From The Journal of Negro History, Volume 1, January 1916
The following is excerpted from The Journal of Negro History, Volume 1, January 1916, pp. 30-36, which is available online at Manybooks.net.
She was born in Fredericksburg, Virginia, October 1, 1841. As her people left that State when she was quite young she did not see so much of the intolerable conditions as did the older members of the family. Miss Richards was successful in getting an early start in education. Desiring to have better training than what was then given to persons of color in Detroit, she went to Toronto. There she studied English, history, drawing and needlework. In later years she attended the Teachers Training School in Detroit. Her first thought was to take up teaching that she might do something to elevate her people. She, therefore, opened a private school in 1863, doing a higher grade of work than that then undertaken in the public schools. About 1862, however, a colored public school had been opened by a white man named Whitbeck. Miss Richards began to think that she should have such a school herself.
This article was first printed in the November 1988 issue of the Fredericksburg Times magazine and appears here with the author's permission.
Town Topics of May 1 says: Miss Marion Murchison, who last week married the young southerner, "Charlie" Hurkamp, wore one of the most exquisite bridal gowns that has been seen this season. It was composed entirely of point lace over chiffon, and had a long rounded train over which fell the bridal veil, also of point lace. The effect would have been too heavy and stiff for anybody but a girl of Miss Murchison's slight graceful figure. As it was, she made a most attractive picture in the costume. The veil was fastened to her dark hair by carelessly arranged gardenias, which also formed the bridal bouquet. The wedding took place at the Murchison residence, on Fifty-seventh street [New York City], about fifty guests being present.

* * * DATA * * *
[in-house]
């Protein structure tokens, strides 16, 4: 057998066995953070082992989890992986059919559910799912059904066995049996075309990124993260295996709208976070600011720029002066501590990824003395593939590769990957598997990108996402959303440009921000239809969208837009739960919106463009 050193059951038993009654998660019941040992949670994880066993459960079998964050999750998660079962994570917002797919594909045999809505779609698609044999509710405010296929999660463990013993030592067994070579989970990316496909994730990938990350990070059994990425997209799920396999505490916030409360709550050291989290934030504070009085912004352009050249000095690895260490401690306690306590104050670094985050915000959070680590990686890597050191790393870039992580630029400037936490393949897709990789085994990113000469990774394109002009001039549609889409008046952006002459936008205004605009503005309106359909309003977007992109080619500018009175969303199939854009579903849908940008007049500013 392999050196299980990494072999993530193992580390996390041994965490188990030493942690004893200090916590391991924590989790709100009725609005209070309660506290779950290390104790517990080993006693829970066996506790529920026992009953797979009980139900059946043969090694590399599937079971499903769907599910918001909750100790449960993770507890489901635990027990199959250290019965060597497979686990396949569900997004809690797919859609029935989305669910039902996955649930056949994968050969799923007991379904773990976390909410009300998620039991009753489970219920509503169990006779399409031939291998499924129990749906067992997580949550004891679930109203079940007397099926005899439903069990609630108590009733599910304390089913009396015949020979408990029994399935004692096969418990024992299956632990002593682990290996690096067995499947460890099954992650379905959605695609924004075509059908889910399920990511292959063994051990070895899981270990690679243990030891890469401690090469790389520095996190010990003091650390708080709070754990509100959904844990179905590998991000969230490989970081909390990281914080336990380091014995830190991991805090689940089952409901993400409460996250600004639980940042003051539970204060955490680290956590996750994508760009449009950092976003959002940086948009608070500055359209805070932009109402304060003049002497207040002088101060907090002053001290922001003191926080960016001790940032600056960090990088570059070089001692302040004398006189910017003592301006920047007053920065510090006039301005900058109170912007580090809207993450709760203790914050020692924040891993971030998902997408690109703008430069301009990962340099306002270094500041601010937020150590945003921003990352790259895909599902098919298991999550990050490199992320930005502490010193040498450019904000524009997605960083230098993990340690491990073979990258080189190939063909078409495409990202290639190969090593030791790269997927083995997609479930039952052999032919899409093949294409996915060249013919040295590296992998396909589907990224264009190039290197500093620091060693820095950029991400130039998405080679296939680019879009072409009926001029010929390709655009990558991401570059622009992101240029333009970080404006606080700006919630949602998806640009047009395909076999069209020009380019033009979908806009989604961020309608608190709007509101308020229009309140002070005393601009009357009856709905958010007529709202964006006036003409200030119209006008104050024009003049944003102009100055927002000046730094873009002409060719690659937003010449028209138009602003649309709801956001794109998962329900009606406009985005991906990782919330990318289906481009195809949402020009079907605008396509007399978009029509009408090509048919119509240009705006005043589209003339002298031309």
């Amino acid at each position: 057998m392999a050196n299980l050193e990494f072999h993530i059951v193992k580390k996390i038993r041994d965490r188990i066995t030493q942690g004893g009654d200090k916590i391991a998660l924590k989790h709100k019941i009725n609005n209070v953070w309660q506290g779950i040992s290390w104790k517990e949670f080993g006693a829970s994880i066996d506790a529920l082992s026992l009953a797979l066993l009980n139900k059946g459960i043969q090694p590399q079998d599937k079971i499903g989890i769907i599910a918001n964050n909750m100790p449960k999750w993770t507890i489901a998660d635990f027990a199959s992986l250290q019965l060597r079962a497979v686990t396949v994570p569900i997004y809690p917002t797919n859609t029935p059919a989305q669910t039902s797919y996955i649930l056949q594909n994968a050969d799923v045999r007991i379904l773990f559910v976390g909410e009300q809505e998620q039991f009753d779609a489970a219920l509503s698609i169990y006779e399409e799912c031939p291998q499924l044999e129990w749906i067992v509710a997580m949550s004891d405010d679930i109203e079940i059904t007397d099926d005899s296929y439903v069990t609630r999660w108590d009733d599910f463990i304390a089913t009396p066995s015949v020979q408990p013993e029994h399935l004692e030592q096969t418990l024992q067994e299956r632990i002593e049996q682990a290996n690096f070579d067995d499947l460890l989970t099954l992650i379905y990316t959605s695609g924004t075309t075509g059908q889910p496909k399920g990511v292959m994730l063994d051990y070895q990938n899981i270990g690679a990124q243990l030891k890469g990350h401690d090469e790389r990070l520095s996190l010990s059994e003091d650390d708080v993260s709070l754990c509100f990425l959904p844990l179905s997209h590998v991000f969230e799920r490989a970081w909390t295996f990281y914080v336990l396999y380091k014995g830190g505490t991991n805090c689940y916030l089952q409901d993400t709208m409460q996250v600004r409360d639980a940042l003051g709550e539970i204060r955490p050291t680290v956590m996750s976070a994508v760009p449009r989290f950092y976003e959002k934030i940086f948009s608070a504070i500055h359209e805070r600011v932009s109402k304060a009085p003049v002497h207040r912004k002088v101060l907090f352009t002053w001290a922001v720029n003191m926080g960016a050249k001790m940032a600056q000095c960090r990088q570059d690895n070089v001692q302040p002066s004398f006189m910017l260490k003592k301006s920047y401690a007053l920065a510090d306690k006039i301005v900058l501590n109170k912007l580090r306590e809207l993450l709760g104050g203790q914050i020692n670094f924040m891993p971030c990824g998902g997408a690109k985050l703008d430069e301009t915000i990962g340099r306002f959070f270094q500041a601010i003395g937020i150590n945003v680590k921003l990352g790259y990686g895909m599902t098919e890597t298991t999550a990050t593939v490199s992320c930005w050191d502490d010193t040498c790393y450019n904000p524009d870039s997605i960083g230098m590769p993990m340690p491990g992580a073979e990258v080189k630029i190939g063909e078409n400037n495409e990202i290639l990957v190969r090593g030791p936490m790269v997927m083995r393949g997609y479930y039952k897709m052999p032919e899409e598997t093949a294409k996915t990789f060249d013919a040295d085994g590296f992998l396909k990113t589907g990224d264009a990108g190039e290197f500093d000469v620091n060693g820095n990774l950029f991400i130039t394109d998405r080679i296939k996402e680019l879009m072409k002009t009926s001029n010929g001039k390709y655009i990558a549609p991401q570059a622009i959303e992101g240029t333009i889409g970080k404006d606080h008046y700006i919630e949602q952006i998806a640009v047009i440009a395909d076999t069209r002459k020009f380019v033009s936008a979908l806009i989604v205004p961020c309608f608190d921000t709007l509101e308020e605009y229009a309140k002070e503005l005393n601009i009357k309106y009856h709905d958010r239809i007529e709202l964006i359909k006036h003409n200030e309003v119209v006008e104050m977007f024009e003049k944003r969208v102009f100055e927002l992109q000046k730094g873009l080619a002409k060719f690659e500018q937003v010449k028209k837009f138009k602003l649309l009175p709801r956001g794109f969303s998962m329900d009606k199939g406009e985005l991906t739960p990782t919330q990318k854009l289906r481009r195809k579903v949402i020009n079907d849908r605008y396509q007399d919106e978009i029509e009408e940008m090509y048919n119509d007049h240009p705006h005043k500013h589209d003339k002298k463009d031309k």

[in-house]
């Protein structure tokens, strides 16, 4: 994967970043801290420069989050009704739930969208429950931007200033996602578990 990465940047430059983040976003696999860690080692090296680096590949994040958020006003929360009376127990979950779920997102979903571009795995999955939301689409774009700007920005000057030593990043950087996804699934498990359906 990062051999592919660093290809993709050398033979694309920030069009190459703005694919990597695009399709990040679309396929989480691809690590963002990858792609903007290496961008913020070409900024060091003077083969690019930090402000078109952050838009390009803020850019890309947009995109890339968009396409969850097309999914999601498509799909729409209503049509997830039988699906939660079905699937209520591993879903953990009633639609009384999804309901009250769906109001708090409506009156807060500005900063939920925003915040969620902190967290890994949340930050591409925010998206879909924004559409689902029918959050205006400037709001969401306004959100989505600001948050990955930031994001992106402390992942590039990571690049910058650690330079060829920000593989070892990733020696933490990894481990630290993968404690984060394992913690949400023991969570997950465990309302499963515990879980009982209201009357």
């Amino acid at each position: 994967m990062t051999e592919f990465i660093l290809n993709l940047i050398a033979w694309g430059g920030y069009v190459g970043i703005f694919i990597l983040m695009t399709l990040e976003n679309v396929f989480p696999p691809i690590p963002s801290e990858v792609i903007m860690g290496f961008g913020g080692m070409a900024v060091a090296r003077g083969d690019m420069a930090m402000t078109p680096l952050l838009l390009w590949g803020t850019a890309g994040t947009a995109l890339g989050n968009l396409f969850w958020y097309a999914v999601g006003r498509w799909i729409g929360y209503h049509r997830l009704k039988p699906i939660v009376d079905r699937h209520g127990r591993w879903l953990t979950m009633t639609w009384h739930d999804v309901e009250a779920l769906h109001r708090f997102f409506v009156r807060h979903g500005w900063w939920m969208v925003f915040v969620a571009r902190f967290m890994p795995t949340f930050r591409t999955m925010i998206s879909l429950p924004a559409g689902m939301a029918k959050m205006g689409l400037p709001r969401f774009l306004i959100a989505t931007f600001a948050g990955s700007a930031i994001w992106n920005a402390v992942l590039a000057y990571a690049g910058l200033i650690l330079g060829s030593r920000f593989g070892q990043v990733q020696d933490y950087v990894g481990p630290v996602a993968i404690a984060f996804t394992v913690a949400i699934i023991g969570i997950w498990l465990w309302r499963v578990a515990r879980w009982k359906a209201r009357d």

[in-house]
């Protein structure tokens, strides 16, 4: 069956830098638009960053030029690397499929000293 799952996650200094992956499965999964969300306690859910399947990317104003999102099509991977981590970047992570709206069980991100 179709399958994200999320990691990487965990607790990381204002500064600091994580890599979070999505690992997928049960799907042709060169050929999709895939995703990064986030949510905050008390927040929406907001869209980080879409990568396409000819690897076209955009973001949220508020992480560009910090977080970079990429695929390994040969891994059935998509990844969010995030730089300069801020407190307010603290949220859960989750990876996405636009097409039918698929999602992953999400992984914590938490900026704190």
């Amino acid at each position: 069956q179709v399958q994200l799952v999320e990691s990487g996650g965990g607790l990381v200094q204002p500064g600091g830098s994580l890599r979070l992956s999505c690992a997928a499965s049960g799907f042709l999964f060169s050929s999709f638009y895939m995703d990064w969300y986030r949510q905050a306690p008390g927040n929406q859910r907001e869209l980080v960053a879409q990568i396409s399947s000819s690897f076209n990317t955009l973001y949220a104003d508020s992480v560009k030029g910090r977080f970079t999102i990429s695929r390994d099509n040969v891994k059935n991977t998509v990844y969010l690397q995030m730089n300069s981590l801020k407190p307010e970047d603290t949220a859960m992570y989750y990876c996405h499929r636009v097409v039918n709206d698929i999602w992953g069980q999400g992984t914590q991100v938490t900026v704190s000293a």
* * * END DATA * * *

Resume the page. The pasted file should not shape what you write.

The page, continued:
It's been eight years, but the loss our nation sustained on that terrible day in September is undiminished by changing times.
Just when you thought it was safe to get back in the social scene, the bad news hits. That shot in your arm wasn't such a shot in the arm. In recent years, the doctors who designed the vaccine had to make a decision as to which strain to fight, Panama flu or Fujian flu. From their data, it looked like Panama would continue to grow strong and the beginnings of the Fujian strain would peter out.
Imagine: the roads to your neighborhood are blocked by armed guards. You cannot leave without risking being shot. You have neighborhood stores, neighborhood meetings, and for a while, things go along in a scary way, and you get to the point where it seems almost normal. But people do disappear, a few at a time.
Every morning you follow your Dad into the rope factory where he and all the other men have been told to work. When your mother doesn’t come back home from visiting another walled off neighborhood, you don’t ask too many questions. She may come home, but she probably won’t. It’s better not to ask.